September is suicide prevention month and according to a June CDC survey on mental health, 1 in 4 youth ages 18 to 24 said they had "seriously considered" suicide in the past 30 days—more than twice as high as any other age group. The tragic fact is that more youth die from suicide than any other cause.
Even before the pandemic, and the headlines that highlight our nation’s history of racial injustice and violence, there was a mental health crisis driven by social determinants tied to structural inequality and a youth culture that equates fame with merit, and wealth with value.
Between 2006 and 2011, there was a 104% increase in inpatient visits for suicide, suicidal ideation, and self-injury for children ages 1-17 years old, and a 151% increase for children ages 10-14. As is so often the case, children tell us the truth of our world before the press do.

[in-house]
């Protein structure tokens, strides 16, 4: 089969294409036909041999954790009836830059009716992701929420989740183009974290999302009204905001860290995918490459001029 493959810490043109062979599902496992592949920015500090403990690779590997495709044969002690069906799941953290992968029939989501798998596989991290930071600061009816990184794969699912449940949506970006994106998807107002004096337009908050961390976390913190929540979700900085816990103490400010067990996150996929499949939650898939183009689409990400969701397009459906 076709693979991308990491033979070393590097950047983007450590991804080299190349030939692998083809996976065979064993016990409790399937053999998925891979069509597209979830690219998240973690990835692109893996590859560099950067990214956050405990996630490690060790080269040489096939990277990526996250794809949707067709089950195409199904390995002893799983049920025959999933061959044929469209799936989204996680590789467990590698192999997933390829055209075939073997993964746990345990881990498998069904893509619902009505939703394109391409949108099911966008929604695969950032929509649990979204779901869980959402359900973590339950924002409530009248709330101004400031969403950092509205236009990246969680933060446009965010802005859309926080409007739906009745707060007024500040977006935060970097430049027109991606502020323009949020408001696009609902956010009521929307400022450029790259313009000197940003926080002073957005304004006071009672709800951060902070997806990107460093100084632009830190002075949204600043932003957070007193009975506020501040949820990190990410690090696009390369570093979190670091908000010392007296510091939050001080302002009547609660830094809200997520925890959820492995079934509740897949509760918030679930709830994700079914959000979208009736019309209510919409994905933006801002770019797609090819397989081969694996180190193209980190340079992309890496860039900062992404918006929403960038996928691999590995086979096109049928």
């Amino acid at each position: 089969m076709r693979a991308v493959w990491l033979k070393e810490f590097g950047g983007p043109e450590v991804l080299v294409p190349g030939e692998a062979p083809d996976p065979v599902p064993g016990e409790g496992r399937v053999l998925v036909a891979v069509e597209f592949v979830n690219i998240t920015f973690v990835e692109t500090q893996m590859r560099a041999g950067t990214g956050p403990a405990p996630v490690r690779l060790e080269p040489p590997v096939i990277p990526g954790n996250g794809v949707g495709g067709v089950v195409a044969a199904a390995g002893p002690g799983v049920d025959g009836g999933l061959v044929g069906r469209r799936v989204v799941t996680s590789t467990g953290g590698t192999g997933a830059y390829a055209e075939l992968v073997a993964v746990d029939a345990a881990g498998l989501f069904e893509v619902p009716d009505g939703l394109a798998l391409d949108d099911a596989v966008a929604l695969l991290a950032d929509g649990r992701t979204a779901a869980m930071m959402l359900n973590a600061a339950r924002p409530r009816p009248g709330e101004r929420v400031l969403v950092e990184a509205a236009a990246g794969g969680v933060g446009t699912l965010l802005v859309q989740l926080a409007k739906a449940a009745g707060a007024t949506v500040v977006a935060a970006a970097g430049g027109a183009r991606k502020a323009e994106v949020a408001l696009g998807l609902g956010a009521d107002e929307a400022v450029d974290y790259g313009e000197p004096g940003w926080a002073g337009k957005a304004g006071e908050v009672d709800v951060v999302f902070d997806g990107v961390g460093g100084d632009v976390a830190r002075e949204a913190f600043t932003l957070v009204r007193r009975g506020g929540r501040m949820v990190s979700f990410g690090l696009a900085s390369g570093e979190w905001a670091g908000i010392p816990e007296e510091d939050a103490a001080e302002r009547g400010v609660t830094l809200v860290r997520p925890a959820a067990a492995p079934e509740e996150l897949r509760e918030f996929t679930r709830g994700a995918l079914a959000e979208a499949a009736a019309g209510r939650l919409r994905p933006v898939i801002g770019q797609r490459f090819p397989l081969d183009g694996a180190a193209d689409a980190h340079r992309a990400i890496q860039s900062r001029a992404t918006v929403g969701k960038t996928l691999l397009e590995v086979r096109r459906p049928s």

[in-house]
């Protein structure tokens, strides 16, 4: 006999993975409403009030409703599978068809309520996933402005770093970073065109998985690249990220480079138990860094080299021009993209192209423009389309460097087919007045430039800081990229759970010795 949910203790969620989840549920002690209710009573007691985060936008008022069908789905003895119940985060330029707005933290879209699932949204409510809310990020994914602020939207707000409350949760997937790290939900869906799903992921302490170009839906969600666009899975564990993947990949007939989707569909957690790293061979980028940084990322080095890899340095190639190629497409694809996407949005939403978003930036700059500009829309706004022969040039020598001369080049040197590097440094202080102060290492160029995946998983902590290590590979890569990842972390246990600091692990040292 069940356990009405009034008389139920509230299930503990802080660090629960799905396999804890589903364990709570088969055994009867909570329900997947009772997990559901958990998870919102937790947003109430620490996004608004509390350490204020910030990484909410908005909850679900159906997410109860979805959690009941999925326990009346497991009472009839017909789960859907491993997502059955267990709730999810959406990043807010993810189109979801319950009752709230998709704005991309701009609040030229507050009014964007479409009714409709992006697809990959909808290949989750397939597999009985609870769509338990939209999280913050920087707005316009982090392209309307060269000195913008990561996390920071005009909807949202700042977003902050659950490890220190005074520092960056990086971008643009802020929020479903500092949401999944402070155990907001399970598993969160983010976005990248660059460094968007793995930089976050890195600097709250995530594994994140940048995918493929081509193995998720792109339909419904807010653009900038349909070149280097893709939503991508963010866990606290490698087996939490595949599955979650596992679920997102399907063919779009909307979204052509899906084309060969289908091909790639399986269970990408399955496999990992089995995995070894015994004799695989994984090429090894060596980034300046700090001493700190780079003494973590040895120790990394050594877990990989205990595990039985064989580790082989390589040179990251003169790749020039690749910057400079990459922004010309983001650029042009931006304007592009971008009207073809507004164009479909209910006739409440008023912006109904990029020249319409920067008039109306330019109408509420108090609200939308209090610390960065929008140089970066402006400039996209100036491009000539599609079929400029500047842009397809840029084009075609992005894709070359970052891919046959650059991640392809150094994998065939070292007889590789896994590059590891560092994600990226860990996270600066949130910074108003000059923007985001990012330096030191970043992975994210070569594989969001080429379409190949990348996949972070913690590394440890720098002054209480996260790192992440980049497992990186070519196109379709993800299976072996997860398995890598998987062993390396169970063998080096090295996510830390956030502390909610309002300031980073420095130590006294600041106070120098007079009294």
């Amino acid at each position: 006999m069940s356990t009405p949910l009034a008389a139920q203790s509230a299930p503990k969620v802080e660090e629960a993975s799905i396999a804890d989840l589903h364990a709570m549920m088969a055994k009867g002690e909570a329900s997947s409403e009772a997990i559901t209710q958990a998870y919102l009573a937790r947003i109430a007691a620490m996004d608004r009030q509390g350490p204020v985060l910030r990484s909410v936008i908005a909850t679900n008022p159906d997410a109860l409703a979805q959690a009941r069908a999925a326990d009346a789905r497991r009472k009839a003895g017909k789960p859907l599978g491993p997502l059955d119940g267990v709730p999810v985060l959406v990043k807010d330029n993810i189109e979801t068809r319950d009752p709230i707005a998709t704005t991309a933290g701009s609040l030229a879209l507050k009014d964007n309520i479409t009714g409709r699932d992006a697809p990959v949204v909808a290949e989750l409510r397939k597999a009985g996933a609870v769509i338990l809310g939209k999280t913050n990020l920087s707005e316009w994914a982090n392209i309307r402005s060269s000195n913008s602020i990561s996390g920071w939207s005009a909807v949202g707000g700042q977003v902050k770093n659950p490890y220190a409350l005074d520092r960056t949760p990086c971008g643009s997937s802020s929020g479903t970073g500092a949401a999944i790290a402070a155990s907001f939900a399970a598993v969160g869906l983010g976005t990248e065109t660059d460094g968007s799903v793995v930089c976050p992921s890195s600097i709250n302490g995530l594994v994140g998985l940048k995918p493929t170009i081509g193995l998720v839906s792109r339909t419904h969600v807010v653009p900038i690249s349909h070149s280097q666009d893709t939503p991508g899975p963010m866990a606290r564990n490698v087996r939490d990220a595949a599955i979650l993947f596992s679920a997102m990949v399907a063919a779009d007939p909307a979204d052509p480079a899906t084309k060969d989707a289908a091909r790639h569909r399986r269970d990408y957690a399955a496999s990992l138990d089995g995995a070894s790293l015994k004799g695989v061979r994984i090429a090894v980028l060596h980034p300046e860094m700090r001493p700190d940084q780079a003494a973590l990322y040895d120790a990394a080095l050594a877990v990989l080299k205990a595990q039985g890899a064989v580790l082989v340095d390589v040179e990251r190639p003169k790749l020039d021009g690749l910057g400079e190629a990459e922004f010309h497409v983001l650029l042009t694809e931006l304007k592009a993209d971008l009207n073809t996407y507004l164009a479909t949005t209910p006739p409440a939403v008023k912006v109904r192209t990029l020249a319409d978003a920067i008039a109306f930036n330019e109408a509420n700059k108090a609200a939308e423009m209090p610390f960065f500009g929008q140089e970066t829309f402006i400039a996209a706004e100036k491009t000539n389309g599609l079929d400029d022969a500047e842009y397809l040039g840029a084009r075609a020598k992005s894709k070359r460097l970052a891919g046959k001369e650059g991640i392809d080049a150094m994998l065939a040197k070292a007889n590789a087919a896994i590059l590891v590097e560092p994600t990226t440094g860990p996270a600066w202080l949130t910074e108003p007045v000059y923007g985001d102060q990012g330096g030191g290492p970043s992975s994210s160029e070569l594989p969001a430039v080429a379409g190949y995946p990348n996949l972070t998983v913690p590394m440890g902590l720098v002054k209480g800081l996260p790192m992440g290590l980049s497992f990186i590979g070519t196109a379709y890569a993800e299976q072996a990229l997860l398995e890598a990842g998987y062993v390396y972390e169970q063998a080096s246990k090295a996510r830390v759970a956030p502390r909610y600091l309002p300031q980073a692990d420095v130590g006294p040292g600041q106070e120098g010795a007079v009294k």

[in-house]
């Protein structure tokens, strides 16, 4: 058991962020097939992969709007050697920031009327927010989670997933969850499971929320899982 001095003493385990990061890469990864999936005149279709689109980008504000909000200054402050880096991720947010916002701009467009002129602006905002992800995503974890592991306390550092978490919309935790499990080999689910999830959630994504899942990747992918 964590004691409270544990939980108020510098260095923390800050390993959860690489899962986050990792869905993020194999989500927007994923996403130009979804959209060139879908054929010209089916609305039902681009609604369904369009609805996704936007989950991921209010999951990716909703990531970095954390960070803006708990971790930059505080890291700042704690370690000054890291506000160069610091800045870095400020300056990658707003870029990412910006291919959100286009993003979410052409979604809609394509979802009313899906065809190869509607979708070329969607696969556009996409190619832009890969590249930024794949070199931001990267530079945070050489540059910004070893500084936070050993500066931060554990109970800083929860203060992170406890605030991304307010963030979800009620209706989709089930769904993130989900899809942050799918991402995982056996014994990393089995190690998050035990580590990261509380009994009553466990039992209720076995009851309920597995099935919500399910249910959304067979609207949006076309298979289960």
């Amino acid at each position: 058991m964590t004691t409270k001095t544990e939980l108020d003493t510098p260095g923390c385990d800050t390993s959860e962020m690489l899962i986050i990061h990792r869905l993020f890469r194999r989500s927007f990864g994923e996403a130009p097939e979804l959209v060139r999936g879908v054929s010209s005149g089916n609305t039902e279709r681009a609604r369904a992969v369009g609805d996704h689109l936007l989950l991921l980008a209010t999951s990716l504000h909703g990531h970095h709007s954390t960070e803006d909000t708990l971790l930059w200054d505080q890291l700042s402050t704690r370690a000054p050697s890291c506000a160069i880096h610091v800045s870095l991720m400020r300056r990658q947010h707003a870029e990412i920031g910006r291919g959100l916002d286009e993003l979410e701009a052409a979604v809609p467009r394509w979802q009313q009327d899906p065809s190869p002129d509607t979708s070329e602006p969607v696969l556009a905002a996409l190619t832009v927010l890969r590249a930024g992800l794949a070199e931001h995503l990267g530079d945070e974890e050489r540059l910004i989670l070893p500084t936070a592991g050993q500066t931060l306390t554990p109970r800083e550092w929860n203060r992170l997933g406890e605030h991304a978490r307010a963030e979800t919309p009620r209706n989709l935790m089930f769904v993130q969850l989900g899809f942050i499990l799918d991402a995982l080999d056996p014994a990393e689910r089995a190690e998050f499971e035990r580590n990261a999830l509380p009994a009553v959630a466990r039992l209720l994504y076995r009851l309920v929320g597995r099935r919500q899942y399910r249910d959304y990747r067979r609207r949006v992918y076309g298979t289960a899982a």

The breadth, quality, and consciousness of our response to the unprecedented numbers of children who are hurting themselves is unfortunately failing. This report is just out from the Commonwealth Fund. It includes a California scorecard and shows California is failing on children's mental health and preventive care, ranking 48th in the nation for “Children Who Did Not Receive Needed Mental Health Care.”
Join us in raising awareness and taking action on legislation on the governor's desk now - read the next blog in this series to learn more.
[This is an excerpt from California Children's Trust monthly Newsletter. Click here to view the original newsletter in its entirety.]